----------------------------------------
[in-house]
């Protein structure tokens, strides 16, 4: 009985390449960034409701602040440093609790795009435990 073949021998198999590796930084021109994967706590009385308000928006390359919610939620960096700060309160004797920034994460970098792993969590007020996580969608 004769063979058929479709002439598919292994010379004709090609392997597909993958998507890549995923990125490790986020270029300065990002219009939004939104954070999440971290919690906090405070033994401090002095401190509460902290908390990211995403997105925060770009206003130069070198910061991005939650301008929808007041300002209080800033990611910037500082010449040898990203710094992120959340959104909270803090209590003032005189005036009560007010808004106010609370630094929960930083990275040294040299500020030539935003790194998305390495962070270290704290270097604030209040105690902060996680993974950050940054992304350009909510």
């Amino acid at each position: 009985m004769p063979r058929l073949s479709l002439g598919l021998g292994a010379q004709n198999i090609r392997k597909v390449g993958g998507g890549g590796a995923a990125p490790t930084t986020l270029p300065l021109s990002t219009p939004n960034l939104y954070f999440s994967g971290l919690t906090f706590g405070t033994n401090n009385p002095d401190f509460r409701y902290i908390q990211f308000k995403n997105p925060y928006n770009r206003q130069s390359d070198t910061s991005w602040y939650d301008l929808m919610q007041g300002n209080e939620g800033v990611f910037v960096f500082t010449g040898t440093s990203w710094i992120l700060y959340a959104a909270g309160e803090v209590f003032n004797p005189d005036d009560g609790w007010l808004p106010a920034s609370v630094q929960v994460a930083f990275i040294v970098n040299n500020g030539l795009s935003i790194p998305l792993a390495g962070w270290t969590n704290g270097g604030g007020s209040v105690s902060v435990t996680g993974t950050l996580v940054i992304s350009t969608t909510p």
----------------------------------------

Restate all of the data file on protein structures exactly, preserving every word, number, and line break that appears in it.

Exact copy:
[in-house]
């Protein structure tokens, strides 16, 4: 009985390449960034409701602040440093609790795009435990 073949021998198999590796930084021109994967706590009385308000928006390359919610939620960096700060309160004797920034994460970098792993969590007020996580969608 004769063979058929479709002439598919292994010379004709090609392997597909993958998507890549995923990125490790986020270029300065990002219009939004939104954070999440971290919690906090405070033994401090002095401190509460902290908390990211995403997105925060770009206003130069070198910061991005939650301008929808007041300002209080800033990611910037500082010449040898990203710094992120959340959104909270803090209590003032005189005036009560007010808004106010609370630094929960930083990275040294040299500020030539935003790194998305390495962070270290704290270097604030209040105690902060996680993974950050940054992304350009909510």
């Amino acid at each position: 009985m004769p063979r058929l073949s479709l002439g598919l021998g292994a010379q004709n198999i090609r392997k597909v390449g993958g998507g890549g590796a995923a990125p490790t930084t986020l270029p300065l021109s990002t219009p939004n960034l939104y954070f999440s994967g971290l919690t906090f706590g405070t033994n401090n009385p002095d401190f509460r409701y902290i908390q990211f308000k995403n997105p925060y928006n770009r206003q130069s390359d070198t910061s991005w602040y939650d301008l929808m919610q007041g300002n209080e939620g800033v990611f910037v960096f500082t010449g040898t440093s990203w710094i992120l700060y959340a959104a909270g309160e803090v209590f003032n004797p005189d005036d009560g609790w007010l808004p106010a920034s609370v630094q929960v994460a930083f990275i040294v970098n040299n500020g030539l795009s935003i790194p998305l792993a390495g962070w270290t969590n704290g270097g604030g007020s209040v105690s902060v435990t996680g993974t950050l996580v940054i992304s350009t969608t909510p």